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Dover Post
  • Construction at Dover High School on pace, despite prior concerns

  • Construction of the new Dover High School on Del. Route 8 is currently on schedule and will be ready to open for the 2014-2015 school year, according to Capital School District Superintendent Michael Thomas.
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  • Construction of the new Dover High School on Del. Route 8 is currently on schedule and will be ready to open for the 2014-2015 school year, according to Capital School District Superintendent Michael Thomas.
    That announcement was made this week after city officials raised concerns about whether the district and its construction management firm EDiS would be able to complete certain requirements that must be met before the city will issue a certificate of occupancy.
    Those concerns were raised after EDiS requested that the city planning office issue a temporary certificate of occupancy by today so teachers could begin moving furniture and supplies into their classrooms at the new school.
    Ann Marie Townshend, the city’s director of planning and community development, responded to that request in a letter dated June 4 that included a list of items that would have to be finished before a temporary certificate of occupancy could be issued.
    “I am growing increasingly concerned that there is no contingency plan for what will happen if the school is not ready to open in early August,” Townshend wrote in the letter. “At this point, as there are many open items that must be addressed before the full opening of the school, I recommend that the Capital School District develop a contingency plan. Throughout this process the City of Dover is eager to work with the Capital School District to keep this project moving forward efficiently, but the site must be operational and code compliant before it can safely be open to the public.”
    On Friday, the district was able to show that they had completed some of the items Townshend noted in her letter, according to city and district officials.
    Townshend subsequently gave the district permission to begin moving furniture and classroom supplies into the building, although a certificate of occupancy still has not been issued. Her authorization means only district staff and contractors can access the three-story, 290,000-square-foot building, Townshend said Monday. Teachers cannot receive help from family or friends and any classrooms that are still unfished have to be cordoned off to prevent staff from entering them.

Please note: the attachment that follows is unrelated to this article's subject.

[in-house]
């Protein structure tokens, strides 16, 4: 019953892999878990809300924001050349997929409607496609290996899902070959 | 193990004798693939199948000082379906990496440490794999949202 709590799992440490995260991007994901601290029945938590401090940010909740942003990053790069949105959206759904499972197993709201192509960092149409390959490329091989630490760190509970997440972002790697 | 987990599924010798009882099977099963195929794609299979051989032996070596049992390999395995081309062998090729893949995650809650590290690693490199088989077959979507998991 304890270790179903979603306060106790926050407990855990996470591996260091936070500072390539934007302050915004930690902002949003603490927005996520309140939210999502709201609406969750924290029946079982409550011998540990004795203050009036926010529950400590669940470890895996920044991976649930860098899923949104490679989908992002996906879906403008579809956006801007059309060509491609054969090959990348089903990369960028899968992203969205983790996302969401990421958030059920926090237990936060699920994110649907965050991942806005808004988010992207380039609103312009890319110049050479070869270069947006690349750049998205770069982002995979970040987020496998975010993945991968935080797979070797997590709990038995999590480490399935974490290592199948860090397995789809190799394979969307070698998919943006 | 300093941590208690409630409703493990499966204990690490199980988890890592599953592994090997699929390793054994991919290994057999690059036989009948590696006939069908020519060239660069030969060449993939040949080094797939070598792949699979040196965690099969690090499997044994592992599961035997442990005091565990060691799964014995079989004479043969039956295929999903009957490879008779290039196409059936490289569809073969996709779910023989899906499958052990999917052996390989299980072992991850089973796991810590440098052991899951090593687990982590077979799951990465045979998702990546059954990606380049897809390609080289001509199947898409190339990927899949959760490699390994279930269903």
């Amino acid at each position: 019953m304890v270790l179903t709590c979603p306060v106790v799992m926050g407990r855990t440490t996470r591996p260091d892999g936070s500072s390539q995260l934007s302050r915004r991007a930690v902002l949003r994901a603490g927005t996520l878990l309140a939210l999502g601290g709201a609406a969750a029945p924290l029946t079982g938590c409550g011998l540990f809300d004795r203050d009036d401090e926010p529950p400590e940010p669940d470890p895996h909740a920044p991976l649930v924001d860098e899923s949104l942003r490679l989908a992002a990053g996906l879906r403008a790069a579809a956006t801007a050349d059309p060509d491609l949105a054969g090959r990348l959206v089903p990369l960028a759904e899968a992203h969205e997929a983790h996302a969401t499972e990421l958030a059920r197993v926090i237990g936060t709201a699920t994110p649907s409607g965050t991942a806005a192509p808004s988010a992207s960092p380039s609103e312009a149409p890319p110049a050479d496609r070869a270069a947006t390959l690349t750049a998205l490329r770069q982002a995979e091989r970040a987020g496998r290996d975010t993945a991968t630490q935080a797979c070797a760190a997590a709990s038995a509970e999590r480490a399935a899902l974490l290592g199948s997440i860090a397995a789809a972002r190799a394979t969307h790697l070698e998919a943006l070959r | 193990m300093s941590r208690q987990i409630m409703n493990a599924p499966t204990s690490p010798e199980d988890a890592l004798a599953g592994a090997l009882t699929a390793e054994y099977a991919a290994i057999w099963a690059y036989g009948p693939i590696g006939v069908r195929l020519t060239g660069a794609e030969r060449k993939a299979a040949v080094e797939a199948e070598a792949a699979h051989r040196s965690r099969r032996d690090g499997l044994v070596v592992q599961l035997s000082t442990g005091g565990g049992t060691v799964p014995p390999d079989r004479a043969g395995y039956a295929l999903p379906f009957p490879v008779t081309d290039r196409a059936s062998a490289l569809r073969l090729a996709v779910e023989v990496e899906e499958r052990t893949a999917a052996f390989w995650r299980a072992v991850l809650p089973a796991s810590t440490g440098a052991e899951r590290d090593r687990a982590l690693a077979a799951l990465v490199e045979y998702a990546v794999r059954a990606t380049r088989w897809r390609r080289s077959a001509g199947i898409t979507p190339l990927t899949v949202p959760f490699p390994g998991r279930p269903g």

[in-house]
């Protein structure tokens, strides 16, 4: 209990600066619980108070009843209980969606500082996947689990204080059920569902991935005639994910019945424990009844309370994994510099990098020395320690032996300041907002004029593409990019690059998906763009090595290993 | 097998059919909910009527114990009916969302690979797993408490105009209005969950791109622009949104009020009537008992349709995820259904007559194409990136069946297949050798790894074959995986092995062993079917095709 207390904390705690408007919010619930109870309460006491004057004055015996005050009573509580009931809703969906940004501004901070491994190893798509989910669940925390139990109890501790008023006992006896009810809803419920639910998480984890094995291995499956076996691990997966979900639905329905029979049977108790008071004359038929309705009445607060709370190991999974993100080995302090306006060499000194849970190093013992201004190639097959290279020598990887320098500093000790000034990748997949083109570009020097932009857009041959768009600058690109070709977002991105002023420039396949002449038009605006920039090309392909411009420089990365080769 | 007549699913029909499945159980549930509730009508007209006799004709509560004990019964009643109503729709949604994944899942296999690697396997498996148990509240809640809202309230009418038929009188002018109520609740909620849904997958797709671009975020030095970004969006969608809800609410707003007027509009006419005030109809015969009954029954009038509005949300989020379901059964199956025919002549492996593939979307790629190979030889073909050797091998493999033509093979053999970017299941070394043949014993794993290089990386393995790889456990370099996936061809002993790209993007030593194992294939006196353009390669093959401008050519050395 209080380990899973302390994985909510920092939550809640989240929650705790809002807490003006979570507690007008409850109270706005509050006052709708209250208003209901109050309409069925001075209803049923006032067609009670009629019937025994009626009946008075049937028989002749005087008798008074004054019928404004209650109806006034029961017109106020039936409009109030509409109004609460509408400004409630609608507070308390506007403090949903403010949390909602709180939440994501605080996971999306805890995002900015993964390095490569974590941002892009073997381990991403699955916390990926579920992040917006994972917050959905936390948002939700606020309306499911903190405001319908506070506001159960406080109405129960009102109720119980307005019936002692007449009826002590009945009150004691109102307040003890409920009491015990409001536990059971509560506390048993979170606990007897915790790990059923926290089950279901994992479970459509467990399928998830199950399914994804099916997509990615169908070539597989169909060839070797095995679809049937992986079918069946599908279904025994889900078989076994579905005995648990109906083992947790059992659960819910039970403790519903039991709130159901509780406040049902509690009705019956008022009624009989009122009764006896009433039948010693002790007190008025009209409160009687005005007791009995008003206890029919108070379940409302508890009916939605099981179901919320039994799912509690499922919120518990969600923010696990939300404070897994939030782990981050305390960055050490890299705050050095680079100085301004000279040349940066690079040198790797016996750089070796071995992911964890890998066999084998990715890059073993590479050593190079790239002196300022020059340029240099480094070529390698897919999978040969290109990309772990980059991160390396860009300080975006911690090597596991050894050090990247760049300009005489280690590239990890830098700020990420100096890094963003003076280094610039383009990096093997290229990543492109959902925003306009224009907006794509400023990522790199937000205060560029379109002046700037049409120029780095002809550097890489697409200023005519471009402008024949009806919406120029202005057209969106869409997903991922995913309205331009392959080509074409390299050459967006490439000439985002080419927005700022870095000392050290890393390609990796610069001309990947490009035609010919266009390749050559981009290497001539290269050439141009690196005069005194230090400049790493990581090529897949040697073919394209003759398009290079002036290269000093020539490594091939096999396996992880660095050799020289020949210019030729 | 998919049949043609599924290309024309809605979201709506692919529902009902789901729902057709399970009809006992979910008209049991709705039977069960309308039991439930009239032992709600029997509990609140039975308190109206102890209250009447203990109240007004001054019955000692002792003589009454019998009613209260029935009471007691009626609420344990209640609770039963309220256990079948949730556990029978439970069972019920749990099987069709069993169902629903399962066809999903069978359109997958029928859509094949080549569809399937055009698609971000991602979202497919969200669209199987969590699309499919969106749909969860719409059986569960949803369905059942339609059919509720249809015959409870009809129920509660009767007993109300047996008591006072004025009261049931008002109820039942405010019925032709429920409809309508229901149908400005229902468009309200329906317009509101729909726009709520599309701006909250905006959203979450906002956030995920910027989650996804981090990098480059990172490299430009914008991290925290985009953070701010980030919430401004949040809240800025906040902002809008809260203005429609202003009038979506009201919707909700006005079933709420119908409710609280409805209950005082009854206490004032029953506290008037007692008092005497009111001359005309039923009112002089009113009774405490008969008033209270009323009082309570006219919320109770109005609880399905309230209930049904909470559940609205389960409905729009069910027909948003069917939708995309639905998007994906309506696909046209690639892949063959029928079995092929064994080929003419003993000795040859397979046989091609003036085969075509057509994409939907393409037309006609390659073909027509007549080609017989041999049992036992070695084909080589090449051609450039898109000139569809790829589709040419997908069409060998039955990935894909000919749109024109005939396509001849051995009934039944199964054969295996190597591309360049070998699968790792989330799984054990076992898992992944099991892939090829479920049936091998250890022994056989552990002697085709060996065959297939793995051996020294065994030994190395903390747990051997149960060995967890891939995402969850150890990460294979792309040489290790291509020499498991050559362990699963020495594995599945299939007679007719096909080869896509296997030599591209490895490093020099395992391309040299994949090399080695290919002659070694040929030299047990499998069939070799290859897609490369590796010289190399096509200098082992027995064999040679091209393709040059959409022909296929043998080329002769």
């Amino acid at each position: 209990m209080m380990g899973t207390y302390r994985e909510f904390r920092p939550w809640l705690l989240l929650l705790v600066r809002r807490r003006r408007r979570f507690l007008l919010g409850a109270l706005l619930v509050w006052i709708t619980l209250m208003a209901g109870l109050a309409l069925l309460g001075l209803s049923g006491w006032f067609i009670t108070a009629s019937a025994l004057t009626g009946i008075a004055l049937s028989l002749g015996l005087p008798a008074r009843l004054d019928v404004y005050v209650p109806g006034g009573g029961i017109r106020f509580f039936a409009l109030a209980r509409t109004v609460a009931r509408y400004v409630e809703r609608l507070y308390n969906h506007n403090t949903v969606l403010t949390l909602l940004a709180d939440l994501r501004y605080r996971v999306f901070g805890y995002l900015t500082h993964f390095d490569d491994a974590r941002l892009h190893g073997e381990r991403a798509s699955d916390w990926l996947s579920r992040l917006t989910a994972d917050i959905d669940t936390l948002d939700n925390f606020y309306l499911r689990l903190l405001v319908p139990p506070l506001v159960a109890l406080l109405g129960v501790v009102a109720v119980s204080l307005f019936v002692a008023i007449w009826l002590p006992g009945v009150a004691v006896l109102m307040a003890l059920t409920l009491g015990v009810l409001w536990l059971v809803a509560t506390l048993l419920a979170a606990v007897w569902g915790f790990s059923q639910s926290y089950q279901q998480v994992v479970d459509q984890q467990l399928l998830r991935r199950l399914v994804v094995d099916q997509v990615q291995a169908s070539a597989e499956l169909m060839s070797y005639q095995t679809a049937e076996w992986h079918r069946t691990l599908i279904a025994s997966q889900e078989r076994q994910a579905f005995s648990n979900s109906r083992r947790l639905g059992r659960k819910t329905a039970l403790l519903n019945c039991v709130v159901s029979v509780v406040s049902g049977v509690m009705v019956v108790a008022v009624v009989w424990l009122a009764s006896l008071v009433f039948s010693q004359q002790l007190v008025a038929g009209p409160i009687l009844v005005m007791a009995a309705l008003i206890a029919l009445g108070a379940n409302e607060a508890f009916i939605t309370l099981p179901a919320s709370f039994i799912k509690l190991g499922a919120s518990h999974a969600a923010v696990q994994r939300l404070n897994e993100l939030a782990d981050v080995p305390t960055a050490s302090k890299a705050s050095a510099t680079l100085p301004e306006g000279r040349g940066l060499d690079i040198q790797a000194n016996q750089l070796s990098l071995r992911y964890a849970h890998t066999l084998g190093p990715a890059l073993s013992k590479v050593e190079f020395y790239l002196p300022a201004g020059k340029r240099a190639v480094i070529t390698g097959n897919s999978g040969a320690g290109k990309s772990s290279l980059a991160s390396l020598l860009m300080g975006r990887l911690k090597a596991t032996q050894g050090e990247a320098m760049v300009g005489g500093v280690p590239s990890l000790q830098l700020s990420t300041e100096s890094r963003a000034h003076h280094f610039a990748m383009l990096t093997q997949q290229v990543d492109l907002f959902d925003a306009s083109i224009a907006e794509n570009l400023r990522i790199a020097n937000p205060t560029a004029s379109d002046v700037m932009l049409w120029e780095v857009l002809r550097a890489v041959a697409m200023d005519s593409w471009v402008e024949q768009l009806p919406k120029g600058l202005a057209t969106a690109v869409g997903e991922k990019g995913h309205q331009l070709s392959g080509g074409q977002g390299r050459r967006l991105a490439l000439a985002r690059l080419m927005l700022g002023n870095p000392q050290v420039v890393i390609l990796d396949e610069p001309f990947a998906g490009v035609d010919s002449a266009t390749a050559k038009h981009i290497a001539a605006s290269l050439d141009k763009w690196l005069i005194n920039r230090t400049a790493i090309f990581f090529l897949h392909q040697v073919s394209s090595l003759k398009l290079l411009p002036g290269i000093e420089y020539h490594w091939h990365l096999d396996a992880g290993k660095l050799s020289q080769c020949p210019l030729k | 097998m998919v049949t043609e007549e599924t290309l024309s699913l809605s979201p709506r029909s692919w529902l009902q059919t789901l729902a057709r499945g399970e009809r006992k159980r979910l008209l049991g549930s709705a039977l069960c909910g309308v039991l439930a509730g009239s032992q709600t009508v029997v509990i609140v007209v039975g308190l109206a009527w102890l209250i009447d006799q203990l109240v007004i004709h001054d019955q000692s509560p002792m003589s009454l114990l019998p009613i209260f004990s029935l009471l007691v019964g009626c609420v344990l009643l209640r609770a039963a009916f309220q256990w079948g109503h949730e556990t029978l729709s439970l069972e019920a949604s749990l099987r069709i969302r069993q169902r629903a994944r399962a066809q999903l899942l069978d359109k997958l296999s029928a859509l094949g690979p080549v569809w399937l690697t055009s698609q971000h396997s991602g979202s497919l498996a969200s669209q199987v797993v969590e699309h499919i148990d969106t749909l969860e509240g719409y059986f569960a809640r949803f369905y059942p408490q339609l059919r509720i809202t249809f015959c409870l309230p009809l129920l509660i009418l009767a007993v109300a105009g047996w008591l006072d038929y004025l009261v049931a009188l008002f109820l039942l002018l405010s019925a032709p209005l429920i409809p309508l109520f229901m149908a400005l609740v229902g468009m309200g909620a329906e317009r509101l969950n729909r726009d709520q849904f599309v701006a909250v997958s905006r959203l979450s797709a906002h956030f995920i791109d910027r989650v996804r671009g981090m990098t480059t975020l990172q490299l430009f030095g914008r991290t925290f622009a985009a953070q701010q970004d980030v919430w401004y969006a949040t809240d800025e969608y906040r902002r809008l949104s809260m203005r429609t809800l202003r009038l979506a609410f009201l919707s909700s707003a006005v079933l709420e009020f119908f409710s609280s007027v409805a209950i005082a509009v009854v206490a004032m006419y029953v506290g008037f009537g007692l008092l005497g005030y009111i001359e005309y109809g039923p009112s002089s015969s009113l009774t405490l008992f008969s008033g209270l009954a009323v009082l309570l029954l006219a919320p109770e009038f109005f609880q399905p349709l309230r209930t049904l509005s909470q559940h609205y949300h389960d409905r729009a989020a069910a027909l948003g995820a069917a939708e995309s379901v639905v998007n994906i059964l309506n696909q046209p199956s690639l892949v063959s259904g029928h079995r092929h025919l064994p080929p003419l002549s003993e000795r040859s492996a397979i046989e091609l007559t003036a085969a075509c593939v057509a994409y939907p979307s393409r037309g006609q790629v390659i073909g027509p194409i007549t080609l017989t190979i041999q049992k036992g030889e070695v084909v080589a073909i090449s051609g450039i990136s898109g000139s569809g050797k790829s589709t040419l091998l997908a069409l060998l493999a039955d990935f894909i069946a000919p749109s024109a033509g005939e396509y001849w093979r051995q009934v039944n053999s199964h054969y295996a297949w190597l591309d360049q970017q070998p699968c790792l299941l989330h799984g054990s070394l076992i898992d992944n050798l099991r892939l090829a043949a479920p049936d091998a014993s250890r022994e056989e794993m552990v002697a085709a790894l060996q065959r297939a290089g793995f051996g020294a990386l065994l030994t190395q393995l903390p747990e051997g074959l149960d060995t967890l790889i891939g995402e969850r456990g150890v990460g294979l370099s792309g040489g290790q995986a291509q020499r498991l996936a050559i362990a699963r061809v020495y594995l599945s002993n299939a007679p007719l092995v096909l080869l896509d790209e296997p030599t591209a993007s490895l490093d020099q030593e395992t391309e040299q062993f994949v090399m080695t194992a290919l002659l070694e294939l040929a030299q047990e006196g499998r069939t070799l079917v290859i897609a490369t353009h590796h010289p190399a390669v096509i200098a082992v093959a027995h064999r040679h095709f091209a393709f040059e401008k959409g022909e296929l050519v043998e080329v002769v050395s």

Brian Lewis, the vice president of the Capital school board, said the situation at the construction site of the new Dover High should never have gotten to the point where Townshend’s letter needed to be sent.
    “We have been riddled on the delays and missteps of this project back and forth,” he said. “There are some issues the board needs to look at as far as seeing this project through in a timely manner or making some sort of contingency plan if a delay is evident.”
    The district will still need to acquire a temporary certificate of occupancy before Aug. 11 when the school’s incoming freshmen are slated to visit the building as part of the Jump Start program, which provides the new high schoolers a chance to start the school year before the upper classmen arrive.
    Page 2 of 2 - Several items must still be completed before that happens, Townshend said.
    The primary issue is the entrance on the east side of the site, which will provide access from Route 8 to the road that runs behind Dover High to the school’s west entrance off Dover High Drive.
    Work on the entrance has yet to being, although plans have been approved by the city and the Delaware Department of Transportation.
    Thomas said a pre-construction meeting on that project would be held today.
    “If [the start of construction is] approved, and we have every reason to believe it will be approved, construction will begin on the east entrance on Thursday,” he said, adding that the project should be finished in time, barring any extended weather events.
    The city also is requiring the installation of a crosswalk signal, that would allow students to push a button to trigger a red light on Route 8 before the school can open, according to Thomas.
    “We want to make sure there is safe access to and from the school for people who are driving, riding the bus, walking or biking,” Townshend said. “However they’re accessing the school, we want to make sure it’s safe and that traffic flow is efficient and safe.”
    DelDOT is responsible for installing the light. But the district has two separate contingency plans to ensure that students who walk to and from school from neighboring housing developments can make it safely to school, if the work is not done in time, Thomas said.
    “We will either employ a police officer to be at the crosswalk to help students cross or we are also prepared to run a temporary bus service to pick up students who live across the street and deliver them to school,” he said.
    Townshend said the school would be allowed to open if some minor aspects of the project remain to be finished by the start of the new school year, such as small sections of fencing and landscaping work. In that case, city inspectors would periodically visit the school to ensure the district is working to complete them.
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